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Kenya, 19 November 2016: Why World Toilet Day should matter

© UNICEF Kenya

 
By Diariétou Gaye
, World Bank Country Director for Kenya, and Werner Schultink, UNICEF Representative in Kenya

It has been more than 160 years since the link between sewage-polluted drinking water and cholera was first established. And yet from December 2014 to August 2016, more than 17,000 people were hospitalized due to cholera in Kenya. It is a stark reminder that inequalities persist, and that sanitation and clean drinking water are still of crucial importance if Kenya is to stand to achieve the new Sustainable Development Goals. World Toilet Day - which aims to push sanitation to the centre of the development agenda – is therefore key for Kenya and for accomplishing the country’s Vision 2030 ambitions.

Today some 5.6 million Kenyans have no toilet whatsoever, and only Busia County has been certified free of people defecating in the open, an indicator of extreme poverty. Other counties, including Isiolo and Siaya have made good progress towards becoming ‘open defection free,’ though there is work to do before the whole country achieves that status.

The cost of the lack of sanitation also cannot be ignored. A report entitled The True Cost of Poor Sanitation estimated that the economic losses for Kenya due to poor sanitation amount to Ksh. 57 billion per year. This report, launched during the Tokyo International Conference on African Development (TICAD), hosted by Kenya in August this year, based this estimate on the costs due to the loss of productivity from sanitation-related illness, coupled with the cost of treatment. Costs which are then borne by tax payers as well as patients themselves.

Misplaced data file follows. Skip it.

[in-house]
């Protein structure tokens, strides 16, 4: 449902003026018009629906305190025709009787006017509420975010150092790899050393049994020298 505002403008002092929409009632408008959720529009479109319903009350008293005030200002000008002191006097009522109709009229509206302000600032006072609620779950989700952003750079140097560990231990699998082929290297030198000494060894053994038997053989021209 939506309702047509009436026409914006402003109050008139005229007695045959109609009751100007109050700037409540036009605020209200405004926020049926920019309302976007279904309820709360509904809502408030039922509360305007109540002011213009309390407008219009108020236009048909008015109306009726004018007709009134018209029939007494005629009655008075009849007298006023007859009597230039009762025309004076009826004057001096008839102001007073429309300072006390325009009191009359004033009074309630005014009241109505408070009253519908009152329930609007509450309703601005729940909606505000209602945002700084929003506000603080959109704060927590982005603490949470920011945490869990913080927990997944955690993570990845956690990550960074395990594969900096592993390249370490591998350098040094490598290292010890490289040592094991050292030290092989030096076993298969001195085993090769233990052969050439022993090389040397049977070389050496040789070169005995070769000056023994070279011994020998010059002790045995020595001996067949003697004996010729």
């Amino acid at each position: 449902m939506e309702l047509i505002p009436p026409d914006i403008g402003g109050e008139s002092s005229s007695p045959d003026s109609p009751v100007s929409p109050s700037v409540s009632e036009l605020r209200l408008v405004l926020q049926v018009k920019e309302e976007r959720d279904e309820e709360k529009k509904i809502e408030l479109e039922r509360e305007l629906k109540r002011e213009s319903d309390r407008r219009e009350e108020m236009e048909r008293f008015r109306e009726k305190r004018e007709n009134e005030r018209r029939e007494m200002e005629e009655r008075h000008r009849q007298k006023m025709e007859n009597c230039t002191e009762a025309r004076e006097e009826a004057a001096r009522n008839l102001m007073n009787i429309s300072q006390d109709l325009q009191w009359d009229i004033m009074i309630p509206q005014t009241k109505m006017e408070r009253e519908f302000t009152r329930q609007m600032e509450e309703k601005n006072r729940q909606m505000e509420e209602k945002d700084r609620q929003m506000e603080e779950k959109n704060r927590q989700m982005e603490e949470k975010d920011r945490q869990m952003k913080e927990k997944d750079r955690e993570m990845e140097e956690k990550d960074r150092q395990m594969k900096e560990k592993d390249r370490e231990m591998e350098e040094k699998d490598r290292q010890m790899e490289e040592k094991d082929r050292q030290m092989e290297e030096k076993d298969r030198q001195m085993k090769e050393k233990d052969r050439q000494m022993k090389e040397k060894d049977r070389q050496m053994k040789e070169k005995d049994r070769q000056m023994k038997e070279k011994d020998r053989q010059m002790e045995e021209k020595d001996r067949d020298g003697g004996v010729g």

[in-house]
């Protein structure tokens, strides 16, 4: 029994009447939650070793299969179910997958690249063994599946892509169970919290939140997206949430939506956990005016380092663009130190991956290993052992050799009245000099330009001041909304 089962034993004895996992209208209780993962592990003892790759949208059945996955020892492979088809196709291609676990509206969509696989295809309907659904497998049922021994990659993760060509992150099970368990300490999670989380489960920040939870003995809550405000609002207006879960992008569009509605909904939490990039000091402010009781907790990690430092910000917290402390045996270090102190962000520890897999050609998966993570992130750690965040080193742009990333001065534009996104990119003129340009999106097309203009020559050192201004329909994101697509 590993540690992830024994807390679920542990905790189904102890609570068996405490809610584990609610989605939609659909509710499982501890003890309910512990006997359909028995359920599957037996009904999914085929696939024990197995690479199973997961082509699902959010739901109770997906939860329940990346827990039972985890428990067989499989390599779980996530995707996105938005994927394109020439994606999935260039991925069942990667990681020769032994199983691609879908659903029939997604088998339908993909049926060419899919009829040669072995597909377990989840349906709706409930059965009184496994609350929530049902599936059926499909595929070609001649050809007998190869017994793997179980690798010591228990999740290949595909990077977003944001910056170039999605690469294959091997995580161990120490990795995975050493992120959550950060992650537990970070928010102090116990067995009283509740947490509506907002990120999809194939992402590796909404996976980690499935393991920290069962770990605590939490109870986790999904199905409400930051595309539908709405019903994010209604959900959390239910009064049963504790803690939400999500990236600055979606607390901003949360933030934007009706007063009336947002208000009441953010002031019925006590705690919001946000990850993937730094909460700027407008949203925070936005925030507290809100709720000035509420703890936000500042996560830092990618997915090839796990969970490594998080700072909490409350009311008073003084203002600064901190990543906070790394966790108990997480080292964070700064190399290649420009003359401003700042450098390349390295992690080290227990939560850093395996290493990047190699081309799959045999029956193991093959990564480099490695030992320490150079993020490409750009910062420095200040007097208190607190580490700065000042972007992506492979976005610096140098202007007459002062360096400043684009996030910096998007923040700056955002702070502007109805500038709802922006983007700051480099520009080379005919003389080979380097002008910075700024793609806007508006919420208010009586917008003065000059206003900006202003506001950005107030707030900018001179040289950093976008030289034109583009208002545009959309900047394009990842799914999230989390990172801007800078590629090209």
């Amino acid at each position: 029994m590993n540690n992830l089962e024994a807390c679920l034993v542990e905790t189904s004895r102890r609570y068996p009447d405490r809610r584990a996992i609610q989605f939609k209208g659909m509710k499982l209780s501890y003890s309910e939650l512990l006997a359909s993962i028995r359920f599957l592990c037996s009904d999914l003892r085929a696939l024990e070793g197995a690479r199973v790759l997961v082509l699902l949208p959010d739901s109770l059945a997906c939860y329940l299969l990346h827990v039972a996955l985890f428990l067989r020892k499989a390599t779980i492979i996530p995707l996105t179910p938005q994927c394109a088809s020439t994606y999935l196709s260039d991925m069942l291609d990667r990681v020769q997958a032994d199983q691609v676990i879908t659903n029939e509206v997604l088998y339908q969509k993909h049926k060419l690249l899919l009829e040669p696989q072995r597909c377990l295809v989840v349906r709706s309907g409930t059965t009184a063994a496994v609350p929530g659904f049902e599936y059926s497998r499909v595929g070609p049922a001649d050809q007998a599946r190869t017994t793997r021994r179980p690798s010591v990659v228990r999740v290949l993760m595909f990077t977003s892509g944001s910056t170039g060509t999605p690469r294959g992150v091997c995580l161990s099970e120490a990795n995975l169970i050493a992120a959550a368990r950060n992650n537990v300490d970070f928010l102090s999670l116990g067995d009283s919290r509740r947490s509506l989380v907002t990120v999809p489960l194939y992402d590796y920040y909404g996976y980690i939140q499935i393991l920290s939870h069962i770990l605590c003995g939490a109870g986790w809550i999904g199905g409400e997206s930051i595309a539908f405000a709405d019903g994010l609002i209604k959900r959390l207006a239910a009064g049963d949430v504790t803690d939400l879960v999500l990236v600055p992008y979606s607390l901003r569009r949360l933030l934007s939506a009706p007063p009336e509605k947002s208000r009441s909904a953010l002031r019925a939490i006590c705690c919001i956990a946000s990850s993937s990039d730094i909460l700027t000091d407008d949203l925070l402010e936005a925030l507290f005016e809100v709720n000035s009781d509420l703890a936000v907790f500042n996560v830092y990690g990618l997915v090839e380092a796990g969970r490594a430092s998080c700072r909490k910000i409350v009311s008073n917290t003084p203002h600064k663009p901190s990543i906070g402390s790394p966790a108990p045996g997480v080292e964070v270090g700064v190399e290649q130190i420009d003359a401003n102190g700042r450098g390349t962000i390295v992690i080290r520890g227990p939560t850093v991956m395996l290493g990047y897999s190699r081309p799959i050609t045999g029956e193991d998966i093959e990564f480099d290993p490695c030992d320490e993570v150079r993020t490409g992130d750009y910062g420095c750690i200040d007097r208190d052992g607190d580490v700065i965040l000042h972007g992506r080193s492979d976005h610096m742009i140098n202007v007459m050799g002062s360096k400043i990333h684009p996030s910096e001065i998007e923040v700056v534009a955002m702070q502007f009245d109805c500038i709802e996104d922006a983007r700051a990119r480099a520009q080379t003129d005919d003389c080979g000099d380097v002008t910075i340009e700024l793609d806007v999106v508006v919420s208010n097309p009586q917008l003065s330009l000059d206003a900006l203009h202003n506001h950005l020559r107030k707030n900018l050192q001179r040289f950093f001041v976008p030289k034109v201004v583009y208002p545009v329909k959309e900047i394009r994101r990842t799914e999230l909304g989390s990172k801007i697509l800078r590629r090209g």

Coupled with the economic costs, is the reality for girls and women, where a lack of a private and safe toilet is both a matter of dignity and safety.

The lack of toilets is an issue that extends to schools, impacting attendance at schools. There now exists clear evidence that toilets keep children healthy and in school. Schools without private and hygienic toilets mean that many adolescent girls will choose to stay at home for several days each month during menstruation./p>

And women who deliver their babies at health centres which have no or poor sanitation put themselves -- and their newborns -- at risk of infection./p>

As such, now more than ever, we need to respond to Jan Eliasson, the UN Deputy Secretary General’s “Call to Action on Sanitation.” He urges all actors – government, civil society, business and international organizations – to commit to measurable action and to mobilize the resources to rapidly increase access to basic sanitation./p>

In rural areas the top priority must be to eliminate the practice of open defecation. It is critical that all county governments earmark dedicated sanitation budgets, and implement time-bound ‘open-defecation free’ action plans. The Counties of Garissa, Isiolo, Kitui, and Siaya are to be commended for taking these first steps./p>

Similarly, in urban areas: while there is no magic bullet to tackle this complex problem, there are examples of innovative solutions that show promise, such as pay-per-use public toilets, and collection and composting systems. Without prioritizing the necessary infrastructure, Kenya would be at risk of losing its sound footing towards continued economic development and prosperity./p>

For UNICEF and the World Bank, addressing the adequate disposal of human waste and improving sanitation facilities remain a high priority, and vital for Kenya’s success on the world stage and in achieving the SDGs. Along with other development partners we are committed to supporting the Government of Kenya to realize the health benefits, economic opportunities and – most importantly – the human dignity that proper sanitation provides.

 

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For more information contact:

Daniel Oloo, Communication Specialist, UNICEF Kenya, Tel: +254 (0) 722416551; Email: doloo@unicef.org

Edita Nsubuga, Chief of Communication, UNICEF Kenya, Tel: + 254 (0) 708989221; Email: ensubuga@unicef.org

 

 
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